Fragmentary impressions of a silent masterpiece, The Passion of Joan of Arc (1928), directed by Carl Th. Dreyer, and starring Reneé Falconetti as Joan:
- The film is unique in my experience in the way that it refracts the point of view we experience through the constantly shifting angles deployed on the screen for brief moments before another equally striking image replaces it.
- The kaleidoscopic effect, rather than abstracting and distancing me, drew me into the heart of the emotion, and the spiritual nature of the simple narrative.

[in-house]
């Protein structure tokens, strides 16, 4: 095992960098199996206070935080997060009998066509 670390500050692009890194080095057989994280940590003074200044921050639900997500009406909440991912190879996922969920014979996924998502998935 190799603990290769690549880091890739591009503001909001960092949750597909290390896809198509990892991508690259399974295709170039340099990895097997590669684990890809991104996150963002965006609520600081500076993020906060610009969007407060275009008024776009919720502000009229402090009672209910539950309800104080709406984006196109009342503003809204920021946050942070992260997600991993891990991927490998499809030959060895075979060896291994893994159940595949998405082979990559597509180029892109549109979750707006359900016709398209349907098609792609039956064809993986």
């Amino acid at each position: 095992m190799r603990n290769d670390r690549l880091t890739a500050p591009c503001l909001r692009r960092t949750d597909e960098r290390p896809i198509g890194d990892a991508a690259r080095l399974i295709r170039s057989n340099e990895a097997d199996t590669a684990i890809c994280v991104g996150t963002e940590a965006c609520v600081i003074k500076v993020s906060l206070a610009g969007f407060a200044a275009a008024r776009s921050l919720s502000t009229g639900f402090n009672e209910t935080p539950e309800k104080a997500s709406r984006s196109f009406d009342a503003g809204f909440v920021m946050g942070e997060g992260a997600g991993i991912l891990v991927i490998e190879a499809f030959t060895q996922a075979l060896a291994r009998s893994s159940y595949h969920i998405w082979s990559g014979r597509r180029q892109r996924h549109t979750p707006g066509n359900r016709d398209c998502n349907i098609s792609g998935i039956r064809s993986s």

- Director Carl Th. Dreyer employs a rapid pace of editing that at times anticipates the style of a latter day music video.
- The pace is combined with the bewildering variety of camera angles, in almost exclusively medium to extreme close-up shots. The few instances of zooms or tracking shots are used with memorable specificity to emphasize the mood of the judges.
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